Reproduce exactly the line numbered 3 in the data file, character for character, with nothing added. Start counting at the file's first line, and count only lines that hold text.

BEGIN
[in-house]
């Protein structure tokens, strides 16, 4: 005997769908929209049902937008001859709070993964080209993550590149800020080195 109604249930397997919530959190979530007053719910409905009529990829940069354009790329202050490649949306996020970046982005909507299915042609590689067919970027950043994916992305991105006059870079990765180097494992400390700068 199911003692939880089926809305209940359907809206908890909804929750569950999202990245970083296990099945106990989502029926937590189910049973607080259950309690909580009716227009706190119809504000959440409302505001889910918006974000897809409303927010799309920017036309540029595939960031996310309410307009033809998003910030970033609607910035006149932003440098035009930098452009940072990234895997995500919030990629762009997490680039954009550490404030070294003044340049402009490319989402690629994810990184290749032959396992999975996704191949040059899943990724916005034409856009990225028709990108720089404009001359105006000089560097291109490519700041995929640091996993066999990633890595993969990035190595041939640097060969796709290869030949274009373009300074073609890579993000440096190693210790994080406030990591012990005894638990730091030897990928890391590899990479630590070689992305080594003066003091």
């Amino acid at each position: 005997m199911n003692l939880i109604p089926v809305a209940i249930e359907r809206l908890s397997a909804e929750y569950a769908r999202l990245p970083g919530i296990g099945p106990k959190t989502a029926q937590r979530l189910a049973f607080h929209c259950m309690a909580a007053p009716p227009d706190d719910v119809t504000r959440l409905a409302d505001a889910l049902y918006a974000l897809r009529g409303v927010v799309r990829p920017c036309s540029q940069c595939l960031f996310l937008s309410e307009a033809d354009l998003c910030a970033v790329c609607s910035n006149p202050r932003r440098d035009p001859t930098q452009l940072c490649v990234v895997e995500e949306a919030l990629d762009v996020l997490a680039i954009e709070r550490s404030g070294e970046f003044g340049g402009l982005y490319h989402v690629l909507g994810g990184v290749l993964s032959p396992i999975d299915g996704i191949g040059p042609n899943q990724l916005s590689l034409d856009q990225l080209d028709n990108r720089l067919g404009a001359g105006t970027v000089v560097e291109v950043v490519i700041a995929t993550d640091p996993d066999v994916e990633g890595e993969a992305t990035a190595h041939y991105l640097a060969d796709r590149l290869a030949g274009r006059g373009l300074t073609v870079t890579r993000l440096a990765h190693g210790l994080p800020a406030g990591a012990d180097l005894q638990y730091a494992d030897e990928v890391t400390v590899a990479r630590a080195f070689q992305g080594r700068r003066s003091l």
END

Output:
């Amino acid at each position: 005997m199911n003692l939880i109604p089926v809305a209940i249930e359907r809206l908890s397997a909804e929750y569950a769908r999202l990245p970083g919530i296990g099945p106990k959190t989502a029926q937590r979530l189910a049973f607080h929209c259950m309690a909580a007053p009716p227009d706190d719910v119809t504000r959440l409905a409302d505001a889910l049902y918006a974000l897809r009529g409303v927010v799309r990829p920017c036309s540029q940069c595939l960031f996310l937008s309410e307009a033809d354009l998003c910030a970033v790329c609607s910035n006149p202050r932003r440098d035009p001859t930098q452009l940072c490649v990234v895997e995500e949306a919030l990629d762009v996020l997490a680039i954009e709070r550490s404030g070294e970046f003044g340049g402009l982005y490319h989402v690629l909507g994810g990184v290749l993964s032959p396992i999975d299915g996704i191949g040059p042609n899943q990724l916005s590689l034409d856009q990225l080209d028709n990108r720089l067919g404009a001359g105006t970027v000089v560097e291109v950043v490519i700041a995929t993550d640091p996993d066999v994916e990633g890595e993969a992305t990035a190595h041939y991105l640097a060969d796709r590149l290869a030949g274009r006059g373009l300074t073609v870079t890579r993000l440096a990765h190693g210790l994080p800020a406030g990591a012990d180097l005894q638990y730091a494992d030897e990928v890391t400390v590899a990479r630590a080195f070689q992305g080594r700068r003066s003091l």